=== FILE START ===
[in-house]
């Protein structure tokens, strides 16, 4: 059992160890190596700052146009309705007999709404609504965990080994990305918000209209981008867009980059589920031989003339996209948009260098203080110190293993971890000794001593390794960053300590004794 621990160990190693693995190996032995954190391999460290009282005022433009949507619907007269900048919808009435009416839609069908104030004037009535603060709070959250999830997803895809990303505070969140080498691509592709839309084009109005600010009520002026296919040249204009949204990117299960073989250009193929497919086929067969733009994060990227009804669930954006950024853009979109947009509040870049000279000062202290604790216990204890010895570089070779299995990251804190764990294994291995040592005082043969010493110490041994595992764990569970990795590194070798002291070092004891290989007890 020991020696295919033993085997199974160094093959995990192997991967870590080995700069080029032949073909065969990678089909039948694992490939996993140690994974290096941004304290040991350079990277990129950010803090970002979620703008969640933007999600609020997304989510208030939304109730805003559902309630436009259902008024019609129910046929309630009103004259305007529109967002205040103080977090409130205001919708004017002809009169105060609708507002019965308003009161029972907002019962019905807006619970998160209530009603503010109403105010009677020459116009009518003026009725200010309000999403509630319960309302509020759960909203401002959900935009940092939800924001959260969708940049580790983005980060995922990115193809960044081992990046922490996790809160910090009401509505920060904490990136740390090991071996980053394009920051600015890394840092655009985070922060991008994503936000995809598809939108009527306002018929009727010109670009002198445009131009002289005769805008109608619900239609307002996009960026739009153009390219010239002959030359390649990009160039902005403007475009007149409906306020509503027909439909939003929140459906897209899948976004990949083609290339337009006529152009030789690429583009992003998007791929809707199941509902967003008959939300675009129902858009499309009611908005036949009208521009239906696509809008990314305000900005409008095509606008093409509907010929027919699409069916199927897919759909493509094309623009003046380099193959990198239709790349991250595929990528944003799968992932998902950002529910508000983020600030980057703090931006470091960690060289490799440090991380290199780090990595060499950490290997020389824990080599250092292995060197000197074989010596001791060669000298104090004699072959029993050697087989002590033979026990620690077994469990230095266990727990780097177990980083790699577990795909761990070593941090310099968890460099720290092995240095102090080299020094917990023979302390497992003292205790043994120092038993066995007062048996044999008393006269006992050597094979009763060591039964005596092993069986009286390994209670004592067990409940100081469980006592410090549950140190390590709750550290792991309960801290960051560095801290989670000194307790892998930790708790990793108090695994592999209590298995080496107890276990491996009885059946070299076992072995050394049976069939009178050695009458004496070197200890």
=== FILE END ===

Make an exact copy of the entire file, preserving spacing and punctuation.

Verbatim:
[in-house]
């Protein structure tokens, strides 16, 4: 059992160890190596700052146009309705007999709404609504965990080994990305918000209209981008867009980059589920031989003339996209948009260098203080110190293993971890000794001593390794960053300590004794 621990160990190693693995190996032995954190391999460290009282005022433009949507619907007269900048919808009435009416839609069908104030004037009535603060709070959250999830997803895809990303505070969140080498691509592709839309084009109005600010009520002026296919040249204009949204990117299960073989250009193929497919086929067969733009994060990227009804669930954006950024853009979109947009509040870049000279000062202290604790216990204890010895570089070779299995990251804190764990294994291995040592005082043969010493110490041994595992764990569970990795590194070798002291070092004891290989007890 020991020696295919033993085997199974160094093959995990192997991967870590080995700069080029032949073909065969990678089909039948694992490939996993140690994974290096941004304290040991350079990277990129950010803090970002979620703008969640933007999600609020997304989510208030939304109730805003559902309630436009259902008024019609129910046929309630009103004259305007529109967002205040103080977090409130205001919708004017002809009169105060609708507002019965308003009161029972907002019962019905807006619970998160209530009603503010109403105010009677020459116009009518003026009725200010309000999403509630319960309302509020759960909203401002959900935009940092939800924001959260969708940049580790983005980060995922990115193809960044081992990046922490996790809160910090009401509505920060904490990136740390090991071996980053394009920051600015890394840092655009985070922060991008994503936000995809598809939108009527306002018929009727010109670009002198445009131009002289005769805008109608619900239609307002996009960026739009153009390219010239002959030359390649990009160039902005403007475009007149409906306020509503027909439909939003929140459906897209899948976004990949083609290339337009006529152009030789690429583009992003998007791929809707199941509902967003008959939300675009129902858009499309009611908005036949009208521009239906696509809008990314305000900005409008095509606008093409509907010929027919699409069916199927897919759909493509094309623009003046380099193959990198239709790349991250595929990528944003799968992932998902950002529910508000983020600030980057703090931006470091960690060289490799440090991380290199780090990595060499950490290997020389824990080599250092292995060197000197074989010596001791060669000298104090004699072959029993050697087989002590033979026990620690077994469990230095266990727990780097177990980083790699577990795909761990070593941090310099968890460099720290092995240095102090080299020094917990023979302390497992003292205790043994120092038993066995007062048996044999008393006269006992050597094979009763060591039964005596092993069986009286390994209670004592067990409940100081469980006592410090549950140190390590709750550290792991309960801290960051560095801290989670000194307790892998930790708790990793108090695994592999209590298995080496107890276990491996009885059946070299076992072995050394049976069939009178050695009458004496070197200890």